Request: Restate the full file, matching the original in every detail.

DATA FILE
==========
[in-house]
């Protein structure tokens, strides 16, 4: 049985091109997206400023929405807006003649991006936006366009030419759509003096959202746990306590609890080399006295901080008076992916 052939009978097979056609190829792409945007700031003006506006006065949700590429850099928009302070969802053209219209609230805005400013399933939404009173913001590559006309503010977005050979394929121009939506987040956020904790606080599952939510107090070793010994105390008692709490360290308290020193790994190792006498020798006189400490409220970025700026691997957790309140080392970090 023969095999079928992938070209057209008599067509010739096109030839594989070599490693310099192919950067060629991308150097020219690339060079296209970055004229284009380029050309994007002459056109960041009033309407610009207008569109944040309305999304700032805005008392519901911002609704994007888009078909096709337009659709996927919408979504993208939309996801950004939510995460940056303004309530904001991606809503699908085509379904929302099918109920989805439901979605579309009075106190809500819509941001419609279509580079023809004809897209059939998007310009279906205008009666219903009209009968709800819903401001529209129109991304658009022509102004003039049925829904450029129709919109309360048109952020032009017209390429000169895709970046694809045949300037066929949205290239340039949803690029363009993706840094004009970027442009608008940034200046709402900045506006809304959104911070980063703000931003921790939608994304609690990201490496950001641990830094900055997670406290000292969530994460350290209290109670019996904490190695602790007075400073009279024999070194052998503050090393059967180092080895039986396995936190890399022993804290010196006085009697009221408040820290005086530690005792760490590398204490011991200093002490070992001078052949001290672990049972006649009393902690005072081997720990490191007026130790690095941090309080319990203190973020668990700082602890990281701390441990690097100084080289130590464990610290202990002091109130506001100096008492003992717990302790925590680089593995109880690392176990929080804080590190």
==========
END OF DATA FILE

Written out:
[in-house]
């Protein structure tokens, strides 16, 4: 049985091109997206400023929405807006003649991006936006366009030419759509003096959202746990306590609890080399006295901080008076992916 052939009978097979056609190829792409945007700031003006506006006065949700590429850099928009302070969802053209219209609230805005400013399933939404009173913001590559006309503010977005050979394929121009939506987040956020904790606080599952939510107090070793010994105390008692709490360290308290020193790994190792006498020798006189400490409220970025700026691997957790309140080392970090 023969095999079928992938070209057209008599067509010739096109030839594989070599490693310099192919950067060629991308150097020219690339060079296209970055004229284009380029050309994007002459056109960041009033309407610009207008569109944040309305999304700032805005008392519901911002609704994007888009078909096709337009659709996927919408979504993208939309996801950004939510995460940056303004309530904001991606809503699908085509379904929302099918109920989805439901979605579309009075106190809500819509941001419609279509580079023809004809897209059939998007310009279906205008009666219903009209009968709800819903401001529209129109991304658009022509102004003039049925829904450029129709919109309360048109952020032009017209390429000169895709970046694809045949300037066929949205290239340039949803690029363009993706840094004009970027442009608008940034200046709402900045506006809304959104911070980063703000931003921790939608994304609690990201490496950001641990830094900055997670406290000292969530994460350290209290109670019996904490190695602790007075400073009279024999070194052998503050090393059967180092080895039986396995936190890399022993804290010196006085009697009221408040820290005086530690005792760490590398204490011991200093002490070992001078052949001290672990049972006649009393902690005072081997720990490191007026130790690095941090309080319990203190973020668990700082602890990281701390441990690097100084080289130590464990610290202990002091109130506001100096008492003992717990302790925590680089593995109880690392176990929080804080590190």